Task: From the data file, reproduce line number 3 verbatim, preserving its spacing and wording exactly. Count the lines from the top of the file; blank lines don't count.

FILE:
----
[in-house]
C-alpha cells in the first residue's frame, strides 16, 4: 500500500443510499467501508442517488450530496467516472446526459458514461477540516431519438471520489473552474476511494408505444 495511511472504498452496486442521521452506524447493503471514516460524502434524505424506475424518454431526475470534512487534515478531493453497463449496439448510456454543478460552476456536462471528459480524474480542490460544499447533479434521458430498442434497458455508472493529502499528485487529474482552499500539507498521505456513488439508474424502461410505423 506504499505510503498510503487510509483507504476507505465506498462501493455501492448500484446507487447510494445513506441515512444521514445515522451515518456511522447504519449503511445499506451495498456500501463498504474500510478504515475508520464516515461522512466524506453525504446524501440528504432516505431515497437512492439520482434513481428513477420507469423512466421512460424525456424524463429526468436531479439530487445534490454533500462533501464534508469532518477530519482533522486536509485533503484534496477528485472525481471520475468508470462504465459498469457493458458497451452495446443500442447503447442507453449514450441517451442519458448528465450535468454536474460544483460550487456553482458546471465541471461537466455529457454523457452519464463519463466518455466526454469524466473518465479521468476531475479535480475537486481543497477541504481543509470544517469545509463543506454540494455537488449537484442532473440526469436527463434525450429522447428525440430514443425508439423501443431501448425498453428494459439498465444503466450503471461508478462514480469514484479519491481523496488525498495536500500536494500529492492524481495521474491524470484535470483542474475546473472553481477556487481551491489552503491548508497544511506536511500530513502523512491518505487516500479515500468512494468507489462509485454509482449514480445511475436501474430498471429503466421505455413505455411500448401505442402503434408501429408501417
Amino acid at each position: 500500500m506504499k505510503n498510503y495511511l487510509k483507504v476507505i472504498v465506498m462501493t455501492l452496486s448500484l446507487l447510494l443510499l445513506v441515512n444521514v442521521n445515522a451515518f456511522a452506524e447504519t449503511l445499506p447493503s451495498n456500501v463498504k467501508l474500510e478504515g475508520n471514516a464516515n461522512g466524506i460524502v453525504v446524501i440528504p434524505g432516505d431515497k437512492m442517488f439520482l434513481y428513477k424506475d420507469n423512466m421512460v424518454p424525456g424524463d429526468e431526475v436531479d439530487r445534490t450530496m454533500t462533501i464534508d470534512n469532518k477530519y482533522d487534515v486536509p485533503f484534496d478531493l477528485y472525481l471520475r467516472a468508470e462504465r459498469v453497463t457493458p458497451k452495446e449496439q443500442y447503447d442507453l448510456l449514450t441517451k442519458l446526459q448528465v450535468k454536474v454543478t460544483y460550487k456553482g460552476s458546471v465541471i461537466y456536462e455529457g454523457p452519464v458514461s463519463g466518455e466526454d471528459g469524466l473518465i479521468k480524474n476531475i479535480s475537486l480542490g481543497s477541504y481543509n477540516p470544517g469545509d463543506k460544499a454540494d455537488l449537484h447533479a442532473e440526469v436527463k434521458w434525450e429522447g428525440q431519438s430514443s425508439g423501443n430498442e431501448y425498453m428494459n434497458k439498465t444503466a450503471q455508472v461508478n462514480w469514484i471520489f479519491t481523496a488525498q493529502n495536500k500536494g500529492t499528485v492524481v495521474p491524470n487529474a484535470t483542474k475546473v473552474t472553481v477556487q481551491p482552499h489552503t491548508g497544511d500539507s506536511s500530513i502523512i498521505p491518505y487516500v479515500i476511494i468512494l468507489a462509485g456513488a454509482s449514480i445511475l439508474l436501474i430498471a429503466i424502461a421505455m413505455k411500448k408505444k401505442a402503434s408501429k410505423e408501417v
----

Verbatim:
Amino acid at each position: 500500500m506504499k505510503n498510503y495511511l487510509k483507504v476507505i472504498v465506498m462501493t455501492l452496486s448500484l446507487l447510494l443510499l445513506v441515512n444521514v442521521n445515522a451515518f456511522a452506524e447504519t449503511l445499506p447493503s451495498n456500501v463498504k467501508l474500510e478504515g475508520n471514516a464516515n461522512g466524506i460524502v453525504v446524501i440528504p434524505g432516505d431515497k437512492m442517488f439520482l434513481y428513477k424506475d420507469n423512466m421512460v424518454p424525456g424524463d429526468e431526475v436531479d439530487r445534490t450530496m454533500t462533501i464534508d470534512n469532518k477530519y482533522d487534515v486536509p485533503f484534496d478531493l477528485y472525481l471520475r467516472a468508470e462504465r459498469v453497463t457493458p458497451k452495446e449496439q443500442y447503447d442507453l448510456l449514450t441517451k442519458l446526459q448528465v450535468k454536474v454543478t460544483y460550487k456553482g460552476s458546471v465541471i461537466y456536462e455529457g454523457p452519464v458514461s463519463g466518455e466526454d471528459g469524466l473518465i479521468k480524474n476531475i479535480s475537486l480542490g481543497s477541504y481543509n477540516p470544517g469545509d463543506k460544499a454540494d455537488l449537484h447533479a442532473e440526469v436527463k434521458w434525450e429522447g428525440q431519438s430514443s425508439g423501443n430498442e431501448y425498453m428494459n434497458k439498465t444503466a450503471q455508472v461508478n462514480w469514484i471520489f479519491t481523496a488525498q493529502n495536500k500536494g500529492t499528485v492524481v495521474p491524470n487529474a484535470t483542474k475546473v473552474t472553481v477556487q481551491p482552499h489552503t491548508g497544511d500539507s506536511s500530513i502523512i498521505p491518505y487516500v479515500i476511494i468512494l468507489a462509485g456513488a454509482s449514480i445511475l439508474l436501474i430498471a429503466i424502461a421505455m413505455k411500448k408505444k401505442a402503434s408501429k410505423e408501417v